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Last Updated : Apr 02, 2020 02:20 PM IST | Source:

Coronavirus pandemic | How bats survive the lethal virus while humans get killed

Bats are said to be the perfect hosts for a lot of disease-causing viruses, which seem more likely to spread to people.

Amid the novel coronavirus pandemic that has hit the world, studies are underway to find out its origin and transmission. However, many studies say that COVID-19 may eventually be traced back to bats.

After the virus broke out, Chinese researchers took samples from patients in Wuhan, the central city of 11 million people where the pandemic began in December 2019. They compared the genetic sequence of COVID-19 and found a 96 percent match with a coronavirus found in horseshoe bats in southwest China, NPR reported citing a study published in Nature.

Even the World Health Organization (WHO) has not ruled out this possibility that the pandemic originated from bats.


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Bats are mammals that have forelimbs adapted as wings; as such, they are the only mammals that are naturally capable of sustained flight.

So, why do so many viruses originate from bats?

Bats are said to be the perfect hosts for a lot of disease-causing viruses, which seem more likely to spread to people. According to the NPR report, there are more than 130 different kinds of viruses found in bats.

The reason why these viruses infect human beings is their lot of contact with bats. There are billions of bats and more than 1,300 different species living on every continent except Antarctica, the report suggested.

According to Rebekah Kading, who researches emerging infectious pathogens at Colorado State University, lots of viruses are found in bats because there are a lot of bats out there. They live in huge, crowded colonies together. Bats share living spaces in groups consisting of millions at time. The viruses can pass easily between them through close contact with one another, the report said.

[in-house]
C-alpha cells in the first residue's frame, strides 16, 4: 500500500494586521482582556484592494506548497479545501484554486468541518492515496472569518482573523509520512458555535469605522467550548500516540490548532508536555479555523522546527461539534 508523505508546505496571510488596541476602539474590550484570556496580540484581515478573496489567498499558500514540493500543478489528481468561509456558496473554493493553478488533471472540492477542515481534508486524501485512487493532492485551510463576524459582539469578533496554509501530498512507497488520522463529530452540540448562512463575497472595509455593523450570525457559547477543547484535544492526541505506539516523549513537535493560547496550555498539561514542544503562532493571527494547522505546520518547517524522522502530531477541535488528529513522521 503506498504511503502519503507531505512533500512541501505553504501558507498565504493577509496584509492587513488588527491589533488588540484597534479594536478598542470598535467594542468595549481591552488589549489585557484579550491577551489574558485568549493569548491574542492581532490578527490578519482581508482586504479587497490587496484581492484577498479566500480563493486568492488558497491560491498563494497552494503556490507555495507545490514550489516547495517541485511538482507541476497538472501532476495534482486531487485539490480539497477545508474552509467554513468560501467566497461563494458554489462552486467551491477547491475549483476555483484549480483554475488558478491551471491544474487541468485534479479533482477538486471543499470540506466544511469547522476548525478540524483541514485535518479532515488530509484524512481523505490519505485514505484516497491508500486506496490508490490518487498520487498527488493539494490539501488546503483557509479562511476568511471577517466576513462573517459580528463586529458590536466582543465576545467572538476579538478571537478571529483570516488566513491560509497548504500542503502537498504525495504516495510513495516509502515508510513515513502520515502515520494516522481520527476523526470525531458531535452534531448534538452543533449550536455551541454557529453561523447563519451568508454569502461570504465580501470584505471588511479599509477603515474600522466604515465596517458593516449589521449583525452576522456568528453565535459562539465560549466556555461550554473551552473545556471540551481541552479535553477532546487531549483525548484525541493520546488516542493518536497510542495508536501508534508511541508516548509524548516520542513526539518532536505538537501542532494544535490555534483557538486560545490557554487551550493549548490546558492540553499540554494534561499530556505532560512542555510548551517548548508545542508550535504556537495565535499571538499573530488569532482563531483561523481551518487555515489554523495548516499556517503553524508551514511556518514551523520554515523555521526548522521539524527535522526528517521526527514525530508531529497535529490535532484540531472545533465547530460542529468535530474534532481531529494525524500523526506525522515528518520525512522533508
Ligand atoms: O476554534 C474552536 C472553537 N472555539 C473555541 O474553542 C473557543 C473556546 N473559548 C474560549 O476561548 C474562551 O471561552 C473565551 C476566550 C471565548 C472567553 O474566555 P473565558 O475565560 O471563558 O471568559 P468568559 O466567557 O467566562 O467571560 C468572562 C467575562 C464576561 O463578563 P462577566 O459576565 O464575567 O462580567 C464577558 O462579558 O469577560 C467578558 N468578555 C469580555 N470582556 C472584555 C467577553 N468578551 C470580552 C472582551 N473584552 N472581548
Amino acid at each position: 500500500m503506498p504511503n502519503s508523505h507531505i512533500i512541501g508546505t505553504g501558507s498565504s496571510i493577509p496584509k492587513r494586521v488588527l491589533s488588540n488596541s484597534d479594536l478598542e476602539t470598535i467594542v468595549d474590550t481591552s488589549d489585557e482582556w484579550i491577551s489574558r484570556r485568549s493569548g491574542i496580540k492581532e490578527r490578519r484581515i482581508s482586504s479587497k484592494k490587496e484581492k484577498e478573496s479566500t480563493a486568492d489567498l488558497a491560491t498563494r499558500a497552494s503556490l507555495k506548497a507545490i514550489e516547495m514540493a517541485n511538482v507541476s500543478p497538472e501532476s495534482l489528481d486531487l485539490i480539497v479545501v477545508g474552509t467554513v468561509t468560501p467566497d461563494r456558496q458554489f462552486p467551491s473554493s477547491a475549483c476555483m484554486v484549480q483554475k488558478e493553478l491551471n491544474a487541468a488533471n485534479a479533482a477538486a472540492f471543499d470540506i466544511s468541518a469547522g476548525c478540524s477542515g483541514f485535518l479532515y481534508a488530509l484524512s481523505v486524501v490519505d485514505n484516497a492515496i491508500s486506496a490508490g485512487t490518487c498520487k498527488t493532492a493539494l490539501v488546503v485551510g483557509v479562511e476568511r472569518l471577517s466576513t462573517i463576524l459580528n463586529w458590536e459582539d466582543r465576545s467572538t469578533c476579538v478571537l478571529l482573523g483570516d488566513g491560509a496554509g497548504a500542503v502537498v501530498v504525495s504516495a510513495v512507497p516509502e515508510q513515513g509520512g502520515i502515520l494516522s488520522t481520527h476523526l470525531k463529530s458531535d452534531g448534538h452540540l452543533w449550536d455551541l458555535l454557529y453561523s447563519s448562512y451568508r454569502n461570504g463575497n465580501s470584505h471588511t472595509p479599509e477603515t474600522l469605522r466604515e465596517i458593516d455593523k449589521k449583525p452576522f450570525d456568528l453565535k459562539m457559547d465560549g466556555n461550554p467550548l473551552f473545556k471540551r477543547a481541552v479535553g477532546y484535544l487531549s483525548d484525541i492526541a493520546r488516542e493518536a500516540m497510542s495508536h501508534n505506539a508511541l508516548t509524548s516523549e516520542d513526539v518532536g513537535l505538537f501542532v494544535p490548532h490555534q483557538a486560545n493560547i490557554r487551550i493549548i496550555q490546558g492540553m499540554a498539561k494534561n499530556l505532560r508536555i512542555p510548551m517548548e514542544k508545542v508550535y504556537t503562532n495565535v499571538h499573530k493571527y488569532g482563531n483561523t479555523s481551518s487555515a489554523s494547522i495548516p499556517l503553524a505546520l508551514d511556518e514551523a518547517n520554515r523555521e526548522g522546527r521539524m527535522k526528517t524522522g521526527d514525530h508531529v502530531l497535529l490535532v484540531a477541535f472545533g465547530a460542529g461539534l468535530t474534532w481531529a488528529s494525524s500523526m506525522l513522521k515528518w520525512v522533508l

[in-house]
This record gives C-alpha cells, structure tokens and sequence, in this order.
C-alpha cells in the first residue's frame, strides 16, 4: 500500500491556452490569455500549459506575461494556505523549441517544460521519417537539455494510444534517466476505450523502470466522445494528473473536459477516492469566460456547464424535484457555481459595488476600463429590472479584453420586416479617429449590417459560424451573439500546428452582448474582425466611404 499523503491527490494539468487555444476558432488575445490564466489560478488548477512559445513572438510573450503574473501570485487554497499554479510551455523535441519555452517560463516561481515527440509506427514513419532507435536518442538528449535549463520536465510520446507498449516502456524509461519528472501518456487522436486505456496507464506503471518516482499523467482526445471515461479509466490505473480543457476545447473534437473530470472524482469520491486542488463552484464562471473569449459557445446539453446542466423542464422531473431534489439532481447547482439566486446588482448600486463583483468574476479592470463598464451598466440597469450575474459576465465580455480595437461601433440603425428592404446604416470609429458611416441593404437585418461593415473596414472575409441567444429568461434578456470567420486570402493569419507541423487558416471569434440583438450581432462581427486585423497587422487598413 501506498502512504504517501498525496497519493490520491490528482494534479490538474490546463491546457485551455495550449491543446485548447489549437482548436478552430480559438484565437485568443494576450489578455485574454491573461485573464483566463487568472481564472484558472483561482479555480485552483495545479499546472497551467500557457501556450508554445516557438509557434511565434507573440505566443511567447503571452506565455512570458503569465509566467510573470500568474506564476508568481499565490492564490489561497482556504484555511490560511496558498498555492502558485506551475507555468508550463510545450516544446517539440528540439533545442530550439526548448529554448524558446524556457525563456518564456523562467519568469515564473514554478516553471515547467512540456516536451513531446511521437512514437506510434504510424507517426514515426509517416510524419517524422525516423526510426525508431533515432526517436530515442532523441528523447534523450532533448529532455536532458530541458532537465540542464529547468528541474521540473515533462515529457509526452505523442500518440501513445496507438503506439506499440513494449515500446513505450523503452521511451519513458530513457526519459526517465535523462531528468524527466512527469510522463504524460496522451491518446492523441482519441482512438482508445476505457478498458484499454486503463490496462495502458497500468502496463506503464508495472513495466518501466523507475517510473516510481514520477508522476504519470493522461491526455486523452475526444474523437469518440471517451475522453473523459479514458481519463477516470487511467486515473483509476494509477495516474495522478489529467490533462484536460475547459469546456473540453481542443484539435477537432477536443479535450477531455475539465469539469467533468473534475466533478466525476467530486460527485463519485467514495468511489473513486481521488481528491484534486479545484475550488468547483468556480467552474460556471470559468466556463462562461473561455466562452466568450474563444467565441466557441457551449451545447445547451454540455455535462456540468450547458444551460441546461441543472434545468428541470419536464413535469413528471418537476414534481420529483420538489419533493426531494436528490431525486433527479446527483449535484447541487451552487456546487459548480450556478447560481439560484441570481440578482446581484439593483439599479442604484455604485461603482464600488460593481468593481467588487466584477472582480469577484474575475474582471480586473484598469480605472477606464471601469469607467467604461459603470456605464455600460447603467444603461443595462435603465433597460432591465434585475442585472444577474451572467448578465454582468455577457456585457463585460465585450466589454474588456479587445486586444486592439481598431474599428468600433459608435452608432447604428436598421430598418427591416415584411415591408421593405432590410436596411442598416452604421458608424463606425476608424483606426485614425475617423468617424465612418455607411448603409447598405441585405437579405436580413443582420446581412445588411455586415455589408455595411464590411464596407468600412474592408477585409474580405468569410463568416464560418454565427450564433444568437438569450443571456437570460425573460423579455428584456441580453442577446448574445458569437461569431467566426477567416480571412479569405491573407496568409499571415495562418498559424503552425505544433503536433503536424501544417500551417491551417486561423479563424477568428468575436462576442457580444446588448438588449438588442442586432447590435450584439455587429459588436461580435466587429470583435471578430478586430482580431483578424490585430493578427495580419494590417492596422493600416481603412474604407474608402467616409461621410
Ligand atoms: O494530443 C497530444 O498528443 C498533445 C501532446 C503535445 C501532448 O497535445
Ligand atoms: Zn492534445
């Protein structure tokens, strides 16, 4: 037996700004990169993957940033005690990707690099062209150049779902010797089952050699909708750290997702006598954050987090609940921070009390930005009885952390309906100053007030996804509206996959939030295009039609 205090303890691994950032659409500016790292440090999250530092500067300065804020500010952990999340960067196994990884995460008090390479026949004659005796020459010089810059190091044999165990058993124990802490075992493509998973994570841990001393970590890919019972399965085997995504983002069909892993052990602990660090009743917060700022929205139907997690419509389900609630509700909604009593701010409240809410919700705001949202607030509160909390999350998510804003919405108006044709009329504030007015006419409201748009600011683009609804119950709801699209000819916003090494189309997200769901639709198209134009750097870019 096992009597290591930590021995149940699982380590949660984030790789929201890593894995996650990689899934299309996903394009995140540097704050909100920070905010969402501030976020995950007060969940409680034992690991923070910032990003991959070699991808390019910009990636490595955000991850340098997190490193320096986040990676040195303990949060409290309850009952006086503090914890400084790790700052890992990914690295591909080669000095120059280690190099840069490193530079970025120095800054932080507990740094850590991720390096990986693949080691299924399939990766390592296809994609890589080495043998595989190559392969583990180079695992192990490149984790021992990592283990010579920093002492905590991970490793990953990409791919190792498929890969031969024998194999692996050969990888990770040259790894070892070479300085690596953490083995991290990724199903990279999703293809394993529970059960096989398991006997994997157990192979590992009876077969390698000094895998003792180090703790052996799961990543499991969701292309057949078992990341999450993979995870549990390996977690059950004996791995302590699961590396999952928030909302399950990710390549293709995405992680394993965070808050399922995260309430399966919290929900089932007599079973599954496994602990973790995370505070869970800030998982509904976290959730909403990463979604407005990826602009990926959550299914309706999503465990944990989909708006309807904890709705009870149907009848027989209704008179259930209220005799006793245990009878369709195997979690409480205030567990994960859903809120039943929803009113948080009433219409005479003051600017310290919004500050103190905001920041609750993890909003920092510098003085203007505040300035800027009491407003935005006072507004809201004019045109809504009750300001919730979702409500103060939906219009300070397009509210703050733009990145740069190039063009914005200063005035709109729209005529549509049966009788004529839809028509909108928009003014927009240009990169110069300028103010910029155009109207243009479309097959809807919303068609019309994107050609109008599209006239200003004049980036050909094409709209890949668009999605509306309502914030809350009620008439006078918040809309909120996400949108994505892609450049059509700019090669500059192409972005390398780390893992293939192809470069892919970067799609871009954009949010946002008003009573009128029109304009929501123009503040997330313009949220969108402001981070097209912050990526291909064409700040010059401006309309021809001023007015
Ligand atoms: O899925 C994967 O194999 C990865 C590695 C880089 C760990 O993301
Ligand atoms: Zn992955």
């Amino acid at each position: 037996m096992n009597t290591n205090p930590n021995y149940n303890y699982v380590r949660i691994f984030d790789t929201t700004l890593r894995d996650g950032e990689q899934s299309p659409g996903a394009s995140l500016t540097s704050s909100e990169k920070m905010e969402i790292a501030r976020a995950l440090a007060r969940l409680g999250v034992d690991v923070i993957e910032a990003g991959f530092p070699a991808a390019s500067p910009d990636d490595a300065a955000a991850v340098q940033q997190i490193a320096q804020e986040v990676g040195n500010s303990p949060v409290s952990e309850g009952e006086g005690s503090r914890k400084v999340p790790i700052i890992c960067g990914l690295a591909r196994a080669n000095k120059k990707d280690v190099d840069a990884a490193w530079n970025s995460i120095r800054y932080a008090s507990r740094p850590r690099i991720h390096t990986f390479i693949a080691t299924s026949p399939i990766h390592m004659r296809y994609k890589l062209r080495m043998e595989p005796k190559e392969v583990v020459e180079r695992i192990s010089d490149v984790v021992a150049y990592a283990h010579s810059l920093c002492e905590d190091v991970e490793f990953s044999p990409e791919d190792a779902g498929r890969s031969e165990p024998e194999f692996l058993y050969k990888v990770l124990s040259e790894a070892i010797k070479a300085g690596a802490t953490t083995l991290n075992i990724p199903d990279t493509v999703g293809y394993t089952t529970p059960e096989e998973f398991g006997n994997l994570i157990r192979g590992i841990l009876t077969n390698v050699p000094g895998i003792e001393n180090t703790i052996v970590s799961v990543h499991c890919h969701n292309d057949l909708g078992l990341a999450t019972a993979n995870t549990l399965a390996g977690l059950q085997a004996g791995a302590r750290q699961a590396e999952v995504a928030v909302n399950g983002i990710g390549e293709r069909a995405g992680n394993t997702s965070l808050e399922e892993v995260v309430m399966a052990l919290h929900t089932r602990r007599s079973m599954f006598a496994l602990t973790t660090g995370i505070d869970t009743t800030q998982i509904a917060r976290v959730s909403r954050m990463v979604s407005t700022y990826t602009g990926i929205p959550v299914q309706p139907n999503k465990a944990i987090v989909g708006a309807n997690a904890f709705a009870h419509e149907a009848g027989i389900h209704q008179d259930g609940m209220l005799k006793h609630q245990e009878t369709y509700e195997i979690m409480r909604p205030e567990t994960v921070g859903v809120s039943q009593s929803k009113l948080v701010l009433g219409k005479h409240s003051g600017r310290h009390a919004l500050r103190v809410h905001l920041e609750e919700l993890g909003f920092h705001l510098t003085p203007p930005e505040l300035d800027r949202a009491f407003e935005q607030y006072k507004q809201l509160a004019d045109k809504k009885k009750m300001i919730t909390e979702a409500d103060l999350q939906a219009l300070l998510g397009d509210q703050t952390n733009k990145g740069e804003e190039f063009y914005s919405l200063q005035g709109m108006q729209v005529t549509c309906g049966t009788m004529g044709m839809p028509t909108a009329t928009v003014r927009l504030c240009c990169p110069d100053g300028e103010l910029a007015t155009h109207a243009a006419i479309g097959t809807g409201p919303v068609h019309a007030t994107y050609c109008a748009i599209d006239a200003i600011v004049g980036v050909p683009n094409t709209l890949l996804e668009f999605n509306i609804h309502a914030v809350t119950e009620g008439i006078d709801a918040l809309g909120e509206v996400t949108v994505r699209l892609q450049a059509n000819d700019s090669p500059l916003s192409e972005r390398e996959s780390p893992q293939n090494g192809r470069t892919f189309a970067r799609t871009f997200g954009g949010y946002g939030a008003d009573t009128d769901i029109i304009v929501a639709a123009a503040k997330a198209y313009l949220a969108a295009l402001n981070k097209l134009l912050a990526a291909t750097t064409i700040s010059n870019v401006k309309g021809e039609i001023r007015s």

Also, they have long lifespans relative to their size and can live for more than 30 years. This gives them a long time to be persistently infected with the virus and shed it into the environment, Kading was quoted as saying.

Now, the question is how these viruses transmit from bats to human beings. These viruses are shed through urine, feces and saliva of bats, said the report. For instance, outbreaks of Nipah virus in Bangladesh have been linked with date palm sap collected from trees that bats had licked or urinated on.

But, why are these lethal viruses not deadly for the bats?

Scientists theorise that it has something to do with their ability to fly. Bats are the world's only flying mammal. When they fly, their body temperature spikes to over 100 degrees Fahrenheit, said the report, adding that their heart rate can surge to more than 1,000 beats per minute.

For most land mammals, these are signals that would trigger death, but bats have developed special immune systems to deal with the stress of flying, the report stated quoting Linfa Wang, who studies bat viruses at Duke-NUS Medical School in Singapore.

Bodies of bats make molecules, which help repair cell damage. Also, their systems do not overreact to infections, which keeps them unaffected from the many viruses they carry, explained Wang.

This also signals that it is not always the virus itself but the body's response to the virus that can make human beings sick, Wang added.

What can be done to prevent future outbreaks of bat viruses?

It looks difficult to create vaccines and drugs for all the emerging viruses from bats. However, something that can be done is to identify factors that are making bats come into contact with humans and domestic animals and do something about it.

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First Published on Apr 2, 2020 02:20 pm
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